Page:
1. Terrorism

    Al Qaeda’s Days Numbered

    This April 1998 file photo shows Osama bin Laden in Afghanistan. Federal authorities dropped terrorism charges against bin Laden in court papers filed Friday, June 17, 2011, formally ending a case against the slain al-Qaida leader that began with hopes of seeing him brought to justice in a civilian court. U.S. District Judge Lewis Kaplan approved a request made by federal prosecutors to dismiss the charges — a procedural move that's routine when defendants under indictment die.

    AP Photo

    U.S. counterterrorism officials said Tuesday that al Qaeda may not last much longer, pushed to the brink of collapse by seven years of CIA drone strikes and the death of Osama bin Laden. Defense Secretary Leon Panetta declared during a recent visit to Afghanistan that “we’re within reach of strategically defeating al Qaeda,” and other senior counterterrorism officials at the CIA have expressed similar views. They credit bin Laden’s death as a turning point, causing the end of the al Qaeda as “global, borderless, united jihad,” one official said. But despite these victories, officials have also warned that al Qaeda in Yemen is actually growing—in fact, on Tuesday, a 10-minute audio message was posted on Islamic websites Tuesday of al Qaeda’s Yemen affiliate pledging loyalty to bin Laden’s successor, Ayman al-Zawahiri.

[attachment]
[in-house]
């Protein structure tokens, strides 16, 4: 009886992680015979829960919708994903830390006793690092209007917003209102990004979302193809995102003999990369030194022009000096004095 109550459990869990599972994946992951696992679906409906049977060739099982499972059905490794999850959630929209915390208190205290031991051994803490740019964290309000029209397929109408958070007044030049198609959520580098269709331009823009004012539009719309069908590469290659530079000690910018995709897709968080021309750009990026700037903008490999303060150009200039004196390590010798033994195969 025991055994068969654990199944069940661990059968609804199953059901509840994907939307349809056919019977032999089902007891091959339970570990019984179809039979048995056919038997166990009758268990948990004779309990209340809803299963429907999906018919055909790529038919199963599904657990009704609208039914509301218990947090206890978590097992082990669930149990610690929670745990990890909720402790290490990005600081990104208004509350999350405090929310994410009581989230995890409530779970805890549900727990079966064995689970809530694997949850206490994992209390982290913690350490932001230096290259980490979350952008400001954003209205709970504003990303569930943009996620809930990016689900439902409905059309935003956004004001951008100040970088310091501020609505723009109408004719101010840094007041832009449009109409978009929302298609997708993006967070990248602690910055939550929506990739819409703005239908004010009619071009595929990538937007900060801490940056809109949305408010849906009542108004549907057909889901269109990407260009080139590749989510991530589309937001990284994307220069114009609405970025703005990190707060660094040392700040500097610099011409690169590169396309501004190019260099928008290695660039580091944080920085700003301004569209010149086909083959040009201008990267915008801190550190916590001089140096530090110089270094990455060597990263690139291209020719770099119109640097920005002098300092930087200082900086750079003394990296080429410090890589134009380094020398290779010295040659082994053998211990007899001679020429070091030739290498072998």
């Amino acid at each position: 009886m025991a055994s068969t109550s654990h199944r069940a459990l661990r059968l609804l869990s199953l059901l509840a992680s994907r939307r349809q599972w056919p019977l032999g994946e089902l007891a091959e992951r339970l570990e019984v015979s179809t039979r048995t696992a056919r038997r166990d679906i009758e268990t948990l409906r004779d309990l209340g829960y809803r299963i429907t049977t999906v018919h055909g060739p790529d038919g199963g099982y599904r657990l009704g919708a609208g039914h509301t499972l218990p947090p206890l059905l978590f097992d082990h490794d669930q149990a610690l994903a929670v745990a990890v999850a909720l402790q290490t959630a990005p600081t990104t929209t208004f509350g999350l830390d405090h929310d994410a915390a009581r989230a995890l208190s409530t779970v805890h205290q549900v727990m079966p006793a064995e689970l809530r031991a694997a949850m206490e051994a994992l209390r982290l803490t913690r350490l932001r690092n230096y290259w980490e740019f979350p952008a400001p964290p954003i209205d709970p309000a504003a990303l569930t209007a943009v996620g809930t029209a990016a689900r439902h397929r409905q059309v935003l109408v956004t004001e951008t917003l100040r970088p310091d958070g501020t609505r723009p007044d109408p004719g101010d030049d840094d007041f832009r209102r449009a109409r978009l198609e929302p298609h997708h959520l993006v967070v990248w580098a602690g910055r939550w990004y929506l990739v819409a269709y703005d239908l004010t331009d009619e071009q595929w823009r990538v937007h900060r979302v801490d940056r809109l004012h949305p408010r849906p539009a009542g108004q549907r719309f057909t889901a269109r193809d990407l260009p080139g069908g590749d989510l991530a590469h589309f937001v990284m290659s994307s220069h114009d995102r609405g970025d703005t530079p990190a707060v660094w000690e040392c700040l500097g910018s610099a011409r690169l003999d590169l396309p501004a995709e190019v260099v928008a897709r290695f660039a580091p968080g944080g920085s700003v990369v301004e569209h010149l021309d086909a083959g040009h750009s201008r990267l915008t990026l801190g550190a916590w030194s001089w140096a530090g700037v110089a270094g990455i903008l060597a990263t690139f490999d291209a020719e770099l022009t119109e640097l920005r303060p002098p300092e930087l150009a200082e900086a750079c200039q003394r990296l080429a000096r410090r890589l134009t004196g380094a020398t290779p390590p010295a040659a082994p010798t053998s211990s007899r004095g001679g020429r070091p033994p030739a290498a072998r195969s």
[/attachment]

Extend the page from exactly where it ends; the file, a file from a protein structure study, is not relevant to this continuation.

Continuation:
Read it at The Washington Post